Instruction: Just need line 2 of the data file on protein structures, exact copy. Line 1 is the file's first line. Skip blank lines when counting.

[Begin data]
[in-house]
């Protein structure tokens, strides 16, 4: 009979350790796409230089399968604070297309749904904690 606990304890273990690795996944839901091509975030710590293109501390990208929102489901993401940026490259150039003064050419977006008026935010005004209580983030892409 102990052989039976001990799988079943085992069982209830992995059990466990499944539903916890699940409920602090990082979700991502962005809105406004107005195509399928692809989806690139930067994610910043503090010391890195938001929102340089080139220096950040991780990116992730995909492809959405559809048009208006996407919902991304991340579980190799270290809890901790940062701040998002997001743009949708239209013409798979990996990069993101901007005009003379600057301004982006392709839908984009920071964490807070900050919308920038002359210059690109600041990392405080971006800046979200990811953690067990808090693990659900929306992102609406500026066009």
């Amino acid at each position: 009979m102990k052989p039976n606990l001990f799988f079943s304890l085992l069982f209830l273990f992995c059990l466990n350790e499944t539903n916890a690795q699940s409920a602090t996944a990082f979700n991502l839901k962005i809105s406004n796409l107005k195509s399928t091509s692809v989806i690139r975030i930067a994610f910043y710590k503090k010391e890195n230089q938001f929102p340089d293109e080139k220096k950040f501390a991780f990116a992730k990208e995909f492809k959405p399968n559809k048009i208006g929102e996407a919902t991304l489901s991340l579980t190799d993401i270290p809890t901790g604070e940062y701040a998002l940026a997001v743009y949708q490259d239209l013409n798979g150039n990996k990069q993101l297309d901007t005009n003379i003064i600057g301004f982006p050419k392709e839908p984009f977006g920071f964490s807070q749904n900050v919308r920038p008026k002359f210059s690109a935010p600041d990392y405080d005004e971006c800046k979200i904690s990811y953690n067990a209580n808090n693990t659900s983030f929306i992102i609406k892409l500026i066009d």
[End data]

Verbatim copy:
């Protein structure tokens, strides 16, 4: 009979350790796409230089399968604070297309749904904690 606990304890273990690795996944839901091509975030710590293109501390990208929102489901993401940026490259150039003064050419977006008026935010005004209580983030892409 102990052989039976001990799988079943085992069982209830992995059990466990499944539903916890699940409920602090990082979700991502962005809105406004107005195509399928692809989806690139930067994610910043503090010391890195938001929102340089080139220096950040991780990116992730995909492809959405559809048009208006996407919902991304991340579980190799270290809890901790940062701040998002997001743009949708239209013409798979990996990069993101901007005009003379600057301004982006392709839908984009920071964490807070900050919308920038002359210059690109600041990392405080971006800046979200990811953690067990808090693990659900929306992102609406500026066009």